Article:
Why kitten-proofing is important
Kittens are curious creatures and can be into everything, so thinking about potential dangers is important. Kittens are also excellent climbers and can scramble up into all sorts of odd places, so keeping things out of reach is sometimes easier said than done. That’s why it’s good to be doubly sure by not only putting things out of reach (behind closed cupboard doors, if possible) but also closing lids and flaps too in the case of bottles or packets. Anything to keep that kitten safe!
Our top 10 ways to remove hazards from the home
- Tie back blind cords – they can make for a very tempting toy but can get caught around a kitten’s neck. Either tie up the cords or use a blind safety device.
- Remove electrical cables – kittens can chew on these, so remove them from reach.
- Clear away small items – welcoming a pet into the house is a great excuse not to leave things lying around! Little bits and pieces on the floor or low down might look tasty to a little kitten.
- Keep the lid down on the loo – sometimes cats drink from the toilet. It’s also possible a kitten could fall in and drown. Luckily, closed lids stop this happening.
Be aware of your plants – some plants are toxic to cats, including several common flowers such as daffodils, lilies and azaleas. If in doubt, check it out – we’ve helped you out with a list of plants toxic to pets. Cactuses can also cause them an injury.
- Keep cosy-looking places closed – rubbish bins, laundry hampers and washing machines all look like nice warm, dark places to curl up if you’re a kitten. But they’re not safe, so keep them shut.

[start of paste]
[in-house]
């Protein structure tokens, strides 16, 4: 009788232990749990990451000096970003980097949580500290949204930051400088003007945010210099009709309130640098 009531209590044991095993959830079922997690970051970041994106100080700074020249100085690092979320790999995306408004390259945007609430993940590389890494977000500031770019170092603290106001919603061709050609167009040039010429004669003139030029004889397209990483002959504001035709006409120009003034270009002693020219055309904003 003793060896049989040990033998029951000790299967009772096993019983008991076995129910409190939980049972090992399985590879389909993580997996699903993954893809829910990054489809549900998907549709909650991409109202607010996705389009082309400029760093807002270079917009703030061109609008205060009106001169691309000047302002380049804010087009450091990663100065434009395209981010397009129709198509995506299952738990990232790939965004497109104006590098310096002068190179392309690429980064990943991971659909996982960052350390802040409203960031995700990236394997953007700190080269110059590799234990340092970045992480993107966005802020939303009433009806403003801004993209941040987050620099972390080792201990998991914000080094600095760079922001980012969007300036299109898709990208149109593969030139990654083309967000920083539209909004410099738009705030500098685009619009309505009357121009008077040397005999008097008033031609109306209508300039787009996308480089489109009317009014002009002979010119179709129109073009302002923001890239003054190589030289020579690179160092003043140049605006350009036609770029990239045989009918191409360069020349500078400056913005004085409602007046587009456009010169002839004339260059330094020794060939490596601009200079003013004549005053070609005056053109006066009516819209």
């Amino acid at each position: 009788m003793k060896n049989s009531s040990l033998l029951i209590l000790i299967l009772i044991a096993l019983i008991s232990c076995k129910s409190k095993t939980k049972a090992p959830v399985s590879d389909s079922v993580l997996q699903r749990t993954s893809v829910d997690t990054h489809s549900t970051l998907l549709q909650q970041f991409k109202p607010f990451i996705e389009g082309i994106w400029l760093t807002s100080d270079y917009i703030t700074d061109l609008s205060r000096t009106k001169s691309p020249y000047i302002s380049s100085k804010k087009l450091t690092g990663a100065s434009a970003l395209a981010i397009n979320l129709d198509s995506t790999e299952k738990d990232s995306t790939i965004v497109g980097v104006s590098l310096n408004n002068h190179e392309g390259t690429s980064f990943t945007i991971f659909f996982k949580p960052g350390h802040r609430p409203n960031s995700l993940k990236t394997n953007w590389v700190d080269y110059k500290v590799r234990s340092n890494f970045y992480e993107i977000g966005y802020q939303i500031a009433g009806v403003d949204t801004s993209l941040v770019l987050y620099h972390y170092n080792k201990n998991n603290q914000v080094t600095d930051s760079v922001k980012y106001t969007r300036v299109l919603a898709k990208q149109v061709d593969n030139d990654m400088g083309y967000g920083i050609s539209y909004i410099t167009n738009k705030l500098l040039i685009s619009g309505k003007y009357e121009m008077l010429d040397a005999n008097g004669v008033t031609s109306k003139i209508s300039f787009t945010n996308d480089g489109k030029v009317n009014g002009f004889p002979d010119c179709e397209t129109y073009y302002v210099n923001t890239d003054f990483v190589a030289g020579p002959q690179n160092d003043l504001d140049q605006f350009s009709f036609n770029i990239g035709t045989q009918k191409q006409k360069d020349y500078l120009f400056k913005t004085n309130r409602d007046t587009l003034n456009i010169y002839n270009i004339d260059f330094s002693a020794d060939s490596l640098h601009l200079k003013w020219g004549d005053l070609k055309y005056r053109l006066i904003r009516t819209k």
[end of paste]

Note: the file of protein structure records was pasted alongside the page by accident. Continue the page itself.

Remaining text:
- Put household chemicals in a safe place – bleach, antifreeze, detergents, fertilisers, insecticides… all these and more can be toxic to cats. Play it safe and keep them out of reach. Also, make sure any spillages are mopped up quickly, before kitten walks through and licks its paws afterwards.
- Keep medicines away from kittens – as with chemicals, medicines can be highly poisonous to cats, including basics such as paracetamol and ibuprofen. Keep things locked away.
- Put breakables out of reach – that vase on the windowsill or ornament on the hearth might look great, but it could get in the way of a curious kitty and cause them an injury. Move it out of reach.
- Remove unsafe toys – kittens explore with their mouths, so any toys they could swallow (or pull apart and then swallow) need to be put away when a kitten is around.
We recommend that kitten-proofing begins at least a week before bringing home the new arrival. That leaves plenty of time to spot all those little things that we don’t normally notice!
Maybe put yourself in a kitten’s paws, thinking about what you’d be interested in if you were new to your home, but could actually be dangerous if you were a kitten.
Once your place is fully kitten-proofed, you’re one step closer to bringing that cute kitten home and watching them safely settle in.
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